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Award-Winning Photojournalists Discuss Journalism, Social Media, and Storytelling in Conflict Scenarios

Images as a Catalyst for Change: New Roles and Challenges for Today's Professional Photojournalists

By Jacopo Iorino

On July 18, 2013, John Cabot University hosted a panel discussion on the current developments in photojournalism in conflict scenarios. The Shoot 4 Change non-profit organization and, the National Press Photographers Association, and the US Embassy Rome sponsored the conference. JCU professor and News Photographer magazine editor Donald R. Winslow moderated the panel and invited discussions on the impact of social media and amateur photography in professional photojournalism. He also emphasized the role of photojournalists as they raise awareness in public opinion thereby acting as a catalyst for change. Award-winning journalists Fabio Bucciarelli and Riccardo Venturi offered their own direct experiences and opinions.

Photojournalism round table at JCUFabio Bucciarelli (winner of the 2013 Robert Capa Gold Medal Award for combat photography) highlighted the technological developments which allow for faster publications and data transmissions. He also reported a struggling economic situation for most photojournalists as many magazines will not send journalists into war zones. For this reason, most combat photographers are freelance and have no insurance coverage. At the end of his discussion he flashed the prize-winning images of his expedition in war-torn Syria. These images were both shocking and moving as they portrayed women embracing their dead children, people abandoning their homes, wounded rebels, and all the tragic aspects of guerilla warfare.

Riccardo Venturi (who won many awards for his photojournalism in earthquake- hit Haiti such as the World Press Photo 2011 first prize) concentrated on explaining why journalists are still very important in a world dominated by social media and fast communications. According to his perspective, photojournalists are still essential to provide an objective and unbiased perspective of conflicts and warzones. Individuals who are directly involved in the conflict will tend to be biased and to favor their own side; a journalist must be professional and absolutely impartial. Venturi also brought a set of powerful photos from Haiti. The images portrayed the aftermath of the 2010 earthquake and showed the desolation of a country as a victim of a natural disaster, gang wars and looting.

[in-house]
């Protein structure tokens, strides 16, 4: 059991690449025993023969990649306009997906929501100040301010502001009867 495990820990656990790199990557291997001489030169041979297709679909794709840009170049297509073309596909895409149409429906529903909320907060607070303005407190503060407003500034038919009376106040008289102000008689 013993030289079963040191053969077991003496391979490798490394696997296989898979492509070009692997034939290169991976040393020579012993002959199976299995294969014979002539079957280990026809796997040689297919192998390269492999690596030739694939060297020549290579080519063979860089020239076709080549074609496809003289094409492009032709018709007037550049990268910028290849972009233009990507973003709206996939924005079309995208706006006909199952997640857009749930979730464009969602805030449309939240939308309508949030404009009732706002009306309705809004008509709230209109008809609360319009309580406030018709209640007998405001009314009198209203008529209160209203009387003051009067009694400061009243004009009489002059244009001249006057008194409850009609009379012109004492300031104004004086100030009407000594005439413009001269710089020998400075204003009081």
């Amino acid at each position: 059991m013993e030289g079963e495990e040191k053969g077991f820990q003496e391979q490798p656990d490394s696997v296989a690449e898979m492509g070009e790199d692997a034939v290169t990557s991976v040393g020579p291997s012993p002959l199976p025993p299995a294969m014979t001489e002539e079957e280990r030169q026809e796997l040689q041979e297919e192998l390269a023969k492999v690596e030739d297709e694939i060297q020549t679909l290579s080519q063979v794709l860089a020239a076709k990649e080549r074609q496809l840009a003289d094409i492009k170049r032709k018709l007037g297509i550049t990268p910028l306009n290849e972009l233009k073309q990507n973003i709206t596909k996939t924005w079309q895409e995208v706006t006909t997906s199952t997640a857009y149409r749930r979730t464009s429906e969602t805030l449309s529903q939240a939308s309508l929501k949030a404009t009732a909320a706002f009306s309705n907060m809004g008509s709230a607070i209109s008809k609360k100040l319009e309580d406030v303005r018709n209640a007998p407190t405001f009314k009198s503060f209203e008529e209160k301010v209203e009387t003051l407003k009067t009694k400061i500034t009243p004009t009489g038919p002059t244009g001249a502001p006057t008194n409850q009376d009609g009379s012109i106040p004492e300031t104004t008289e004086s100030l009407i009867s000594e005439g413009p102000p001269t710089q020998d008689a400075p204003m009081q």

Antonio Amendola (Founder and President of Shoot 4 Change) defended the fundamental role of civilian journalists and social media such as Facebook and Twitter that rapidly spread news and information. His organization tries to partner civilian journalists with professional journalism as collaborators instead of competitors. However, he also recommends supervising the source as only journalists guarantee the impartiality of information. Continuing on these lines, Professor Winslow explained that many journalists are subject to a code of ethics which provides rules to avoid biased information.

Photojournalism round table at JCU in Rome

Small photo: from left to right Prof. Donald Winslow, Antonio Amendola, President Franco Pavoncello, Riccardo Venturi, and Fabio Bucciarelli; large photo: Prof. Donald Winslow and his Introduction to Photojournalism students (photos by Eleonora Di Donna)

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